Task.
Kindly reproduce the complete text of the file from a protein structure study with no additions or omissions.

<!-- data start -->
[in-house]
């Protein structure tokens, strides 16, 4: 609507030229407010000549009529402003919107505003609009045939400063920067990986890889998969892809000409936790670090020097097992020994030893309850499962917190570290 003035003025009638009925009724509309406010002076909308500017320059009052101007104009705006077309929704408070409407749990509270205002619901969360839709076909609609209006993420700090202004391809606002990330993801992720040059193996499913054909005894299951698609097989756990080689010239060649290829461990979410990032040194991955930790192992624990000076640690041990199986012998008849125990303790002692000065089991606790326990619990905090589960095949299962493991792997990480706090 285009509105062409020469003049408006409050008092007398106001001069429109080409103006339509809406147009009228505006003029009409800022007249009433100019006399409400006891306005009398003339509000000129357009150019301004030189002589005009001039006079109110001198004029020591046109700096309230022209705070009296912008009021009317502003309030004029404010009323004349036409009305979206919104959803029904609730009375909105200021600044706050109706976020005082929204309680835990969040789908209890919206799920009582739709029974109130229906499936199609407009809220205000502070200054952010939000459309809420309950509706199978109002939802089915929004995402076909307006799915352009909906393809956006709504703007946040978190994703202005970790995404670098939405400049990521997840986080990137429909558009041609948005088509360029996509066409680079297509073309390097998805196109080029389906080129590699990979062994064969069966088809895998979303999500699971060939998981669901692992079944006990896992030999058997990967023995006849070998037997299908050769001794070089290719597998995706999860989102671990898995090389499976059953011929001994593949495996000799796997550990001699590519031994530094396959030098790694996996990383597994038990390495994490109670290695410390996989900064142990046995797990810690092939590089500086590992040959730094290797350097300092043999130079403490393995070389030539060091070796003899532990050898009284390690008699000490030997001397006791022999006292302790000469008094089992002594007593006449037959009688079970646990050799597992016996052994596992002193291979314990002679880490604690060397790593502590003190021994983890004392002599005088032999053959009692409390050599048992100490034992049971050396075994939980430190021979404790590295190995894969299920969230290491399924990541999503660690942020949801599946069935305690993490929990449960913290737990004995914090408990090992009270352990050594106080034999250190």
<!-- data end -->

[in-house]
């Protein structure tokens, strides 16, 4: 609507030229407010000549009529402003919107505003609009045939400063920067990986890889998969892809000409936790670090020097097992020994030893309850499962917190570290 003035003025009638009925009724509309406010002076909308500017320059009052101007104009705006077309929704408070409407749990509270205002619901969360839709076909609609209006993420700090202004391809606002990330993801992720040059193996499913054909005894299951698609097989756990080689010239060649290829461990979410990032040194991955930790192992624990000076640690041990199986012998008849125990303790002692000065089991606790326990619990905090589960095949299962493991792997990480706090 285009509105062409020469003049408006409050008092007398106001001069429109080409103006339509809406147009009228505006003029009409800022007249009433100019006399409400006891306005009398003339509000000129357009150019301004030189002589005009001039006079109110001198004029020591046109700096309230022209705070009296912008009021009317502003309030004029404010009323004349036409009305979206919104959803029904609730009375909105200021600044706050109706976020005082929204309680835990969040789908209890919206799920009582739709029974109130229906499936199609407009809220205000502070200054952010939000459309809420309950509706199978109002939802089915929004995402076909307006799915352009909906393809956006709504703007946040978190994703202005970790995404670098939405400049990521997840986080990137429909558009041609948005088509360029996509066409680079297509073309390097998805196109080029389906080129590699990979062994064969069966088809895998979303999500699971060939998981669901692992079944006990896992030999058997990967023995006849070998037997299908050769001794070089290719597998995706999860989102671990898995090389499976059953011929001994593949495996000799796997550990001699590519031994530094396959030098790694996996990383597994038990390495994490109670290695410390996989900064142990046995797990810690092939590089500086590992040959730094290797350097300092043999130079403490393995070389030539060091070796003899532990050898009284390690008699000490030997001397006791022999006292302790000469008094089992002594007593006449037959009688079970646990050799597992016996052994596992002193291979314990002679880490604690060397790593502590003190021994983890004392002599005088032999053959009692409390050599048992100490034992049971050396075994939980430190021979404790590295190995894969299920969230290491399924990541999503660690942020949801599946069935305690993490929990449960913290737990004995914090408990090992009270352990050594106080034999250190």